Please use this identifier to cite or link to this item: http://hdl.handle.net/10397/6700
Title: The contingent effect of personal IT innovativeness and IT self-efficacy on innovative use of complex IT
Authors: Wang, W
Li, X
Hsieh, JJPA
Keywords: Post\-acceptance use
Innovate with IT
Complex information technologies
Personal innovativeness with IT
IT self\-efficacy
IS continuance
Issue Date: 27-May-2013
Publisher: Taylor & Francis
Source: Behaviour & information technology, 2013, v. 32, no. 11, p. 1105-1124 How to cite?
Journal: Behaviour & information technology 
Abstract: While organisational investment in complex information technologies (IT) keeps growing, these technologies are often applied at a superficial level and fail to attain the promised benefits. To further extract the value potential of complex IT, this study investigates employee users' innovate with IT (IwIT), which is a post-acceptance behaviour that refers to individual users applying IT in novel ways to support their task performance. Drawing on the information system continuance (ISC) model, we propose a research framework with perceived usefulness (PU) and satisfaction (SAT) as the antecedents of IwIT. We further emphasise the contingent role of personal characteristics and include personal innovativeness with IT (PIIT) and IT self-efficacy (ITSE) as the moderators of the framework. We validate the model with data from users of two complex ITs: enterprise resource planning and business intelligence technologies. The results suggest that positioning personal factors as moderators significantly increases the explanatory power of the ISC model and offers a more comprehensive understanding about IwIT. Specifically, ITSE positively moderates the effect of PU and negatively moderates the effect of SAT on IwIT. The moderating role of PIIT, however, is subject to the specific type of IT of investigation.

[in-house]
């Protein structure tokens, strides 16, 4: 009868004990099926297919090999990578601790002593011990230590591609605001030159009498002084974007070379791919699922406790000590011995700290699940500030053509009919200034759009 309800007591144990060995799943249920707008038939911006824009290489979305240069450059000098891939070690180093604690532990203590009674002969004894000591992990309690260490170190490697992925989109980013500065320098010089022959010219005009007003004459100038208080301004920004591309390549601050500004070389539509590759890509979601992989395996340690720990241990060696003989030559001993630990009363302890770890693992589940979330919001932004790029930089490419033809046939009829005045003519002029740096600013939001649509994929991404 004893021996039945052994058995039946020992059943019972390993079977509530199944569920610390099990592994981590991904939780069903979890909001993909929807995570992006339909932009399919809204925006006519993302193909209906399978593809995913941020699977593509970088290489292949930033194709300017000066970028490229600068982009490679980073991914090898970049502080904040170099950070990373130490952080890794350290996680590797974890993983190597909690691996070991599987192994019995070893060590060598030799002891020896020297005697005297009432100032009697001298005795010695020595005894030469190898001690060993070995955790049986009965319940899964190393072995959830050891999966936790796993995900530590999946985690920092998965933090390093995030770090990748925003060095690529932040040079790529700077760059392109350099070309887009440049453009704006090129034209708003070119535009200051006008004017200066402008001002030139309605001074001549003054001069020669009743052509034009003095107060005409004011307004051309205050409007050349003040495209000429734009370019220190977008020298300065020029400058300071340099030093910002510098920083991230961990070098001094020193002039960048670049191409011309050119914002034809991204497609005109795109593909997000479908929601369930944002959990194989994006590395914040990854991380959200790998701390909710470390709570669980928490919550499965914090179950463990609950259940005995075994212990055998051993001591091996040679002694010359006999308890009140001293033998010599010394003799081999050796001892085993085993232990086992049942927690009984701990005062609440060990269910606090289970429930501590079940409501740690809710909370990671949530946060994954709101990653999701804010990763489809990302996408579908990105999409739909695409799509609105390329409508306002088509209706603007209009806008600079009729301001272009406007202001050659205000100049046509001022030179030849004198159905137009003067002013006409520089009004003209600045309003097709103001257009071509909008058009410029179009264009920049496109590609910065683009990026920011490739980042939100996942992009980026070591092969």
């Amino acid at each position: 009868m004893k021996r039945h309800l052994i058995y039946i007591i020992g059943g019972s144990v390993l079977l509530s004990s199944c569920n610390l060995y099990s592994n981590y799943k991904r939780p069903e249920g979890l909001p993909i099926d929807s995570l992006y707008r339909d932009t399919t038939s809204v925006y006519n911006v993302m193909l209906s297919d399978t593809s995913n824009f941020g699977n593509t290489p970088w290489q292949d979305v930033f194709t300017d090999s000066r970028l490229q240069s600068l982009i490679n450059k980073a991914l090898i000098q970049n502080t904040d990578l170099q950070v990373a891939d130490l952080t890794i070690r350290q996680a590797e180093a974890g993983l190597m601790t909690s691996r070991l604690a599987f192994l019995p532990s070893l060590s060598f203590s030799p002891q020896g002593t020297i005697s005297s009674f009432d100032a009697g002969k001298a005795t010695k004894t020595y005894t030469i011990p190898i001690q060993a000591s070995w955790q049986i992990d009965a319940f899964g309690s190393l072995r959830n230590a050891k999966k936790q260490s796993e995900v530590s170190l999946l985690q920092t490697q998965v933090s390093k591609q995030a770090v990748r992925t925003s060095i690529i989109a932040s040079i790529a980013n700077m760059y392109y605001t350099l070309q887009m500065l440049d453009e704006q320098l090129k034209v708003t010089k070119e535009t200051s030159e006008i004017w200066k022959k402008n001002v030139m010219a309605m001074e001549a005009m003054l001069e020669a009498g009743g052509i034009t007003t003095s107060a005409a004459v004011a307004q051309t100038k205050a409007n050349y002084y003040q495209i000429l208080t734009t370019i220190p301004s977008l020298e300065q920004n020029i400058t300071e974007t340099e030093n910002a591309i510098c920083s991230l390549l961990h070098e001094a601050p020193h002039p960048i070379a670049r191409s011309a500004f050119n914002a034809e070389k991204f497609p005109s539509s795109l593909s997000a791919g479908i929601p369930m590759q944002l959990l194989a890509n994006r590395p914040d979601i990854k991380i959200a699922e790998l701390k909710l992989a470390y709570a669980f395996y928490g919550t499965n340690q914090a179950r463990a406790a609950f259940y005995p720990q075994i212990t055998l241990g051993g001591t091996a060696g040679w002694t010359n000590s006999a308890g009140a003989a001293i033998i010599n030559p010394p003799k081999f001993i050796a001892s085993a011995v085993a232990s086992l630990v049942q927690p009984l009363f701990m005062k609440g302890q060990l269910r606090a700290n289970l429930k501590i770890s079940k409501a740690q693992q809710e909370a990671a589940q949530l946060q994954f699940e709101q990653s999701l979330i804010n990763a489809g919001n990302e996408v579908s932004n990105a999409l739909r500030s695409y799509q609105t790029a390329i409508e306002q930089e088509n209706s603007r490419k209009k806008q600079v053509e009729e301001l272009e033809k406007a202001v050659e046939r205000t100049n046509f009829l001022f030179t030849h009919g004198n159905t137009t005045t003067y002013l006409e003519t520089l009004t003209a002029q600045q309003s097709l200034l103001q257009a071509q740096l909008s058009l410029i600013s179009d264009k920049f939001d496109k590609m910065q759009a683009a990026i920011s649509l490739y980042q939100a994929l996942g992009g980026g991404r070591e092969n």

URI: http://hdl.handle.net/10397/6700
ISSN: 0144-929X (print)
1362-3001 (online)
DOI: 10.1080/0144929X.2011.566940
Rights: © 2013 Taylor & Francis
This is an Accepted Manuscript of an article published by Taylor & Francis Group in Behaviour & Information Technology on 27 May 2011, available online at: http://www.tandfonline.com/10.1080/0144929X.2011.566940
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